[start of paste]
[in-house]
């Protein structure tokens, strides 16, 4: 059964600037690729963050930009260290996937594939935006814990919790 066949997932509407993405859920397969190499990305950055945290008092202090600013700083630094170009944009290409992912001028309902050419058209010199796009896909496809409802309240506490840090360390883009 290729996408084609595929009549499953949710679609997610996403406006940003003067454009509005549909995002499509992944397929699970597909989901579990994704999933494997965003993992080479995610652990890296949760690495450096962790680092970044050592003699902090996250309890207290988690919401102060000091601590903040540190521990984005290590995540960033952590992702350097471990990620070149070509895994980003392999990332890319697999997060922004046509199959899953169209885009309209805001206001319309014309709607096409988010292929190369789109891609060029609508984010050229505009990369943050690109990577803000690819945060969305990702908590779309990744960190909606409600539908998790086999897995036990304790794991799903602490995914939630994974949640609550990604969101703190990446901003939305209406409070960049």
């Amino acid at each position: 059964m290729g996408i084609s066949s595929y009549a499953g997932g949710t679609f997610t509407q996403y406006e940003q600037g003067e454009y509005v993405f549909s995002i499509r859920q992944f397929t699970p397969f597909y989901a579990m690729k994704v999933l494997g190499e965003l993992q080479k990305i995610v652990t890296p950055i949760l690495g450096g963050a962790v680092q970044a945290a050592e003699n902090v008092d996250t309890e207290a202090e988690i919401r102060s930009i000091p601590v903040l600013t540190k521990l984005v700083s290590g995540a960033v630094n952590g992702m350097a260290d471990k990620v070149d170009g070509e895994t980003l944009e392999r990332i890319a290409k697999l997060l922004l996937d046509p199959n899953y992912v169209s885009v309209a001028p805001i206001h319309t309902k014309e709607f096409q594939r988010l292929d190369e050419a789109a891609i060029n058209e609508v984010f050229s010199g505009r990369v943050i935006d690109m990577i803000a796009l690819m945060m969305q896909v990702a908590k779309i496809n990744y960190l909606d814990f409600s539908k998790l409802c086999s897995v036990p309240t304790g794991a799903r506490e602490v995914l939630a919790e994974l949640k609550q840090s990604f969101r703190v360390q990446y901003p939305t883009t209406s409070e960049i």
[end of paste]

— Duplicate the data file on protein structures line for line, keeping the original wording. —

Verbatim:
[in-house]
């Protein structure tokens, strides 16, 4: 059964600037690729963050930009260290996937594939935006814990919790 066949997932509407993405859920397969190499990305950055945290008092202090600013700083630094170009944009290409992912001028309902050419058209010199796009896909496809409802309240506490840090360390883009 290729996408084609595929009549499953949710679609997610996403406006940003003067454009509005549909995002499509992944397929699970597909989901579990994704999933494997965003993992080479995610652990890296949760690495450096962790680092970044050592003699902090996250309890207290988690919401102060000091601590903040540190521990984005290590995540960033952590992702350097471990990620070149070509895994980003392999990332890319697999997060922004046509199959899953169209885009309209805001206001319309014309709607096409988010292929190369789109891609060029609508984010050229505009990369943050690109990577803000690819945060969305990702908590779309990744960190909606409600539908998790086999897995036990304790794991799903602490995914939630994974949640609550990604969101703190990446901003939305209406409070960049």
């Amino acid at each position: 059964m290729g996408i084609s066949s595929y009549a499953g997932g949710t679609f997610t509407q996403y406006e940003q600037g003067e454009y509005v993405f549909s995002i499509r859920q992944f397929t699970p397969f597909y989901a579990m690729k994704v999933l494997g190499e965003l993992q080479k990305i995610v652990t890296p950055i949760l690495g450096g963050a962790v680092q970044a945290a050592e003699n902090v008092d996250t309890e207290a202090e988690i919401r102060s930009i000091p601590v903040l600013t540190k521990l984005v700083s290590g995540a960033v630094n952590g992702m350097a260290d471990k990620v070149d170009g070509e895994t980003l944009e392999r990332i890319a290409k697999l997060l922004l996937d046509p199959n899953y992912v169209s885009v309209a001028p805001i206001h319309t309902k014309e709607f096409q594939r988010l292929d190369e050419a789109a891609i060029n058209e609508v984010f050229s010199g505009r990369v943050i935006d690109m990577i803000a796009l690819m945060m969305q896909v990702a908590k779309i496809n990744y960190l909606d814990f409600s539908k998790l409802c086999s897995v036990p309240t304790g794991a799903r506490e602490v995914l939630a919790e994974l949640k609550q840090s990604f969101r703190v360390q990446y901003p939305t883009t209406s409070e960049i």